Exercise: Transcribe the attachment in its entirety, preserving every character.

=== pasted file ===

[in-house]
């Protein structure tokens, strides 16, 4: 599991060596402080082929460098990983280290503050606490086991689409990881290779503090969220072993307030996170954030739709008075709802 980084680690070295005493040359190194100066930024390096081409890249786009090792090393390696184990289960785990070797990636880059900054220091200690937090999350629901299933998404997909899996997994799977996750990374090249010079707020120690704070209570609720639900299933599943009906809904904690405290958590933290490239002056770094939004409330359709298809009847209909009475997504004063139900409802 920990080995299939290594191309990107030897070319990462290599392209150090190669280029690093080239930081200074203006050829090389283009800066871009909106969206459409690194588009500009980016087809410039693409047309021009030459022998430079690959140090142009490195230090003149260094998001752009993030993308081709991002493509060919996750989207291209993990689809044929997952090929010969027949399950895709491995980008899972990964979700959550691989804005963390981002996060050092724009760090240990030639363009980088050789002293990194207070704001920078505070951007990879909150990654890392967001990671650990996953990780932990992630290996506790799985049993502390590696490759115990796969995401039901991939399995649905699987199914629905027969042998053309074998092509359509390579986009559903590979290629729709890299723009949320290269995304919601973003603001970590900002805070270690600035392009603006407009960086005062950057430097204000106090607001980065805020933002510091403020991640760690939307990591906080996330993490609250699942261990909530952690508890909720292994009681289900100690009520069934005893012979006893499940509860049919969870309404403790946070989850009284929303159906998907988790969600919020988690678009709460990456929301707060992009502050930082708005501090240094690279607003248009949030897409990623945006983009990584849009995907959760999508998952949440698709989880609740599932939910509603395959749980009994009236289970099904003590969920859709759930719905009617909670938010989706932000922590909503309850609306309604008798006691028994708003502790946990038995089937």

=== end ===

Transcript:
[in-house]
């Protein structure tokens, strides 16, 4: 599991060596402080082929460098990983280290503050606490086991689409990881290779503090969220072993307030996170954030739709008075709802 980084680690070295005493040359190194100066930024390096081409890249786009090792090393390696184990289960785990070797990636880059900054220091200690937090999350629901299933998404997909899996997994799977996750990374090249010079707020120690704070209570609720639900299933599943009906809904904690405290958590933290490239002056770094939004409330359709298809009847209909009475997504004063139900409802 920990080995299939290594191309990107030897070319990462290599392209150090190669280029690093080239930081200074203006050829090389283009800066871009909106969206459409690194588009500009980016087809410039693409047309021009030459022998430079690959140090142009490195230090003149260094998001752009993030993308081709991002493509060919996750989207291209993990689809044929997952090929010969027949399950895709491995980008899972990964979700959550691989804005963390981002996060050092724009760090240990030639363009980088050789002293990194207070704001920078505070951007990879909150990654890392967001990671650990996953990780932990992630290996506790799985049993502390590696490759115990796969995401039901991939399995649905699987199914629905027969042998053309074998092509359509390579986009559903590979290629729709890299723009949320290269995304919601973003603001970590900002805070270690600035392009603006407009960086005062950057430097204000106090607001980065805020933002510091403020991640760690939307990591906080996330993490609250699942261990909530952690508890909720292994009681289900100690009520069934005893012979006893499940509860049919969870309404403790946070989850009284929303159906998907988790969600919020988690678009709460990456929301707060992009502050930082708005501090240094690279607003248009949030897409990623945006983009990584849009995907959760999508998952949440698709989880609740599932939910509603395959749980009994009236289970099904003590969920859709759930719905009617909670938010989706932000922590909503309850609306309604008798006691028994708003502790946990038995089937």